Yes, it is good to see this film again. Long time fans of Cooper can finally discard their gray-market bootlegs of this formerly unreleased epic and lap up this excellently mastered DVD with wild abandon. The source print is quite rough in that it exhibits plenty of film dirt and scratches; oddly and perhaps fittingly, that adds to the overall texture and grittiness of the Alice Cooper experience. The print appears to be complete (save for either a rough splice or a poor edit in a portion of the "Billion Dollar Babies" performance) and includes the original interspersed skit pieces (these were replaced briefly by newsreel and other vintage film footage during the film's brief theatrical run in 1974, mostly to midnight-movie gatherings). Rescued from oblivion, Good to See You Again, Alice Cooper is presented in a new high-definition transfer that looks much better than the blurry and frequently incomplete bootleg tapes of the past. Given the film's obscurity, the transfer looks great, yet do expect to see plenty of grain and frequent softness that marks the often haphazard production value of a 1970s concert film not backed by major studio funding. It's an anamorphic transfer that's framed at the film's original 1.85:1 widescreen aspect ratio, to boot.
The audio comes by way of a remarkably restored 16-track master tape soundtrack, mixed competently to deliver a perfect balance between the band's impressive musicianship -- that of the excellent original lineup of Dennis Dunaway, Michael Bruce, Neal Smith, and Glen Buxton -- and Cooper's appropriately-competent vocals. The Dolby Digital 5.1 mix is well blended and well managed to provide an enveloping soundstage that puts you in the middle of the flailing crowd. While the skit segments are prone to occasional shrillness, the live performances never top out.
This is a dream -- or a nightmare -- come true for all Alice fans. It's about time.
But don't rush out and buy your copy just yet, not until you've heard about all the bonus features here, anyway. They begin with a very welcome audio commentary by Mr. Nightmare himself, Alice Cooper. He begins by proclaiming the lead-in ratings band, "PG...for Positively Gross," and provides a steady offering of comments, observations, and perspective on the whole affair. Although he lapses into viewing in silence quite often, he maintains a decent amount of input throughout his un-moderated screening. Next up, you'll find an unedited version of the "Unfinished Sweet" performance where Alice gets "dental" with a drill, a giant tube of toothpaste, and a dancing tooth. Then there's a deleted skit-like scene of Alice and the band fighting off a group of unlikely assailants on an airport tarmac. If you want to skip all of the skit sequences, you can choose to view a concert-only presentation of the film. The original theatrical trailer is here along with a still gallery of original promotional materials. Band biographies are next and there are some well-hidden Easter eggs for you adventurous types. Lastly, the animated menu screens -- three of them -- each offer an audio track that features original promotional radio spots heralding that the decay and depravity has come to your local theater.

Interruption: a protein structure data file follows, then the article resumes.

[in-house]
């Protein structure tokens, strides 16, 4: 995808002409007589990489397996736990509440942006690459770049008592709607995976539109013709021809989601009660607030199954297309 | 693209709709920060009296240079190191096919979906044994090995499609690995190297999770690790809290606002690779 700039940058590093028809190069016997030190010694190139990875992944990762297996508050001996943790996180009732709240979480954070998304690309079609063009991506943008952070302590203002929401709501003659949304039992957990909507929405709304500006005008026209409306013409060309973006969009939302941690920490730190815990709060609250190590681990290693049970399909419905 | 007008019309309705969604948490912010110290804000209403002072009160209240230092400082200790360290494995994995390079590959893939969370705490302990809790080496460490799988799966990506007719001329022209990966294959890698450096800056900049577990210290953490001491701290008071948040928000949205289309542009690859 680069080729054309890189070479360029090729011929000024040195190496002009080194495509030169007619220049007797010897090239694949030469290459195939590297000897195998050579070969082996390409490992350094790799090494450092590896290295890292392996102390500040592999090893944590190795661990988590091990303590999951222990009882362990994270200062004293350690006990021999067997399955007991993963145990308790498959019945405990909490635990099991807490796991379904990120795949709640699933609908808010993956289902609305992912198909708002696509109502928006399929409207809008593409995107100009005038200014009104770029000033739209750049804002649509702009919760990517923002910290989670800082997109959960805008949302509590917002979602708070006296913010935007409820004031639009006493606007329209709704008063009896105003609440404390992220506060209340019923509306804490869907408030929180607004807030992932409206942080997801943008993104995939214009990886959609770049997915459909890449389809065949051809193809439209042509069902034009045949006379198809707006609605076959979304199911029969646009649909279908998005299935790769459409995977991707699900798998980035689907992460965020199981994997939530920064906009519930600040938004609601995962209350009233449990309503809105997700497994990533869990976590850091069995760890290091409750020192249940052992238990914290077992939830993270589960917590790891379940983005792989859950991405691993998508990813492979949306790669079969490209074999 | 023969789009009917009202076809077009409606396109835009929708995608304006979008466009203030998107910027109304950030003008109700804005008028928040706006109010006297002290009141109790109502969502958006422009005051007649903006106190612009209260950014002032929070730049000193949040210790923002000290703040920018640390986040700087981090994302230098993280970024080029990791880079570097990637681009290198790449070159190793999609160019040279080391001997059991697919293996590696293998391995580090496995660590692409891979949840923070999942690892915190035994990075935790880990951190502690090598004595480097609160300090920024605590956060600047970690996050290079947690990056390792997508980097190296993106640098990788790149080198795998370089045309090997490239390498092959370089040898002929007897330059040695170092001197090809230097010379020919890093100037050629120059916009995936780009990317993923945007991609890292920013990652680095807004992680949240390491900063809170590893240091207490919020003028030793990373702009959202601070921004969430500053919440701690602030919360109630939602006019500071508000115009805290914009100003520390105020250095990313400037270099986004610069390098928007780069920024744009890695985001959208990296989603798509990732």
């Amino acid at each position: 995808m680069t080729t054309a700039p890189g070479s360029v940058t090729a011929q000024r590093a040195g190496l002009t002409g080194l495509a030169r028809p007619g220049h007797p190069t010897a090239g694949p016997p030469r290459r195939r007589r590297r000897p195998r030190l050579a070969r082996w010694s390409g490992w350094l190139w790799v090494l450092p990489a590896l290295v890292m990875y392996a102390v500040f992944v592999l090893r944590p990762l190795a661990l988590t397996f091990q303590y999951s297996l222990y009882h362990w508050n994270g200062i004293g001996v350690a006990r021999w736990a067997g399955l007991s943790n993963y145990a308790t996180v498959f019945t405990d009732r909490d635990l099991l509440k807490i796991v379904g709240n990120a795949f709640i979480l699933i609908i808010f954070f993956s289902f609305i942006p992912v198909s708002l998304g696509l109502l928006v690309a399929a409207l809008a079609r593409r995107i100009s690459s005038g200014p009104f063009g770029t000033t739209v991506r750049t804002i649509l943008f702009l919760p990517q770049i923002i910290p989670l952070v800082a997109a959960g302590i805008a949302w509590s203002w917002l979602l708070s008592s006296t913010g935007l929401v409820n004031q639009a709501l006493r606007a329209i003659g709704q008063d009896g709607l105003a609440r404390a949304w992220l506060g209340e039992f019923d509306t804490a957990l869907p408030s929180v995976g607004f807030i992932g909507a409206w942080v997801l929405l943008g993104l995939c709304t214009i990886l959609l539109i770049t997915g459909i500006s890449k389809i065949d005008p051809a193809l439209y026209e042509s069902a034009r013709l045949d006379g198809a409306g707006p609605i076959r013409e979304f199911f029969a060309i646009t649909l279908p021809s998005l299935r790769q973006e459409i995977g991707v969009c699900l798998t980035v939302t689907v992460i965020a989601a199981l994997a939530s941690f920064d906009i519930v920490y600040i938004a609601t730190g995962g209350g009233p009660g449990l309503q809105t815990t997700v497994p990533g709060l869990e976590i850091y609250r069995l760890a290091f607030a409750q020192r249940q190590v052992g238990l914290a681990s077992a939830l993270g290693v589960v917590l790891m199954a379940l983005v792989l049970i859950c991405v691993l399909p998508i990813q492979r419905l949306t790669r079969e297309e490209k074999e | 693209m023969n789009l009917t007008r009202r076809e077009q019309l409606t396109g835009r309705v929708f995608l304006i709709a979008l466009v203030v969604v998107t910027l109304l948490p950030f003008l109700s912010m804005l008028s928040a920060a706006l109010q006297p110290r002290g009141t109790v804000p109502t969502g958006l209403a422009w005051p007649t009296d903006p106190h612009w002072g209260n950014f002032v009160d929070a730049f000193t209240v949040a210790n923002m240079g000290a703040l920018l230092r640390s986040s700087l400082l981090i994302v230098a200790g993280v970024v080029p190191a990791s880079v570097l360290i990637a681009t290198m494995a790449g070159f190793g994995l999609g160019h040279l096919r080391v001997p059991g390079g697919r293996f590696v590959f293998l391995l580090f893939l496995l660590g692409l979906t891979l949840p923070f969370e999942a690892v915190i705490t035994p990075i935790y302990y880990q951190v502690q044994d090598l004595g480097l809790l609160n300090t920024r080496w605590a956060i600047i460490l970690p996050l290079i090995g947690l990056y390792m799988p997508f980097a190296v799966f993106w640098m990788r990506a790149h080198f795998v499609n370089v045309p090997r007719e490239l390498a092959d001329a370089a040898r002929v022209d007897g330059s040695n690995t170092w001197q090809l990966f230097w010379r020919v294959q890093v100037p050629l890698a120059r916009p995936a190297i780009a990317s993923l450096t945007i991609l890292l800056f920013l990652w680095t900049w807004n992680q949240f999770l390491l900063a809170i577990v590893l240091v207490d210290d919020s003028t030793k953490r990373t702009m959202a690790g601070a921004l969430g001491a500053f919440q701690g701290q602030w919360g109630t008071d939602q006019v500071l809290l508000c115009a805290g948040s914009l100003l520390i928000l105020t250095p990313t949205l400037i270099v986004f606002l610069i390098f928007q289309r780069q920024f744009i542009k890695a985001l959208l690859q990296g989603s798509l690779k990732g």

In all, it's like manna from Heaven to find Good to See You Again, Alice Cooper in your DVD tray. Thanks to the loving restoration by the team at Shout! Factory, Alice fans can stop gnashing their teeth and can bite into this juicy new release that's sure to offend your grandma. Then again, don't be too surprised if you learn she was pumping her fist decades ago to the shock and spectacle of it all. Grannies gotta rock, too, y'know. And, if Shout! Factory is truly up to the task, fans can hope to see follow-on re-masterings of The Strange Case of Alice Cooper and television's highly-acclaimed Alice Cooper: The Nightmare.
If Billy Sunday would have hated it...you know it has to be good.
Review content copyright © 2005 Dennis Prince; Site layout and review format copyright © 1998 - 2015 HipClick Designs LLC
Scales of Justice
* Golden Gavel 2005 Nominee
Studio: Shout! Factory
* 1.85:1 Anamorphic
* Dolby Digital 5.1 Surround (English)
* Dolby Digital 2.0 Stereo (English)
Running Time: 100 Minutes
Release Year: 1974
MPAA Rating: Rated PG
* Audio Commentary by Alice Cooper
* Theatrical Trailer
* Radio Spots
* Poster and Promotional Material Gallery
* Band Biographies
* Deleted Scene and Outtakes
* Play Concert-Only Option
* Easter Eggs
* Official Site
* Alice Cooper -- Brutally Live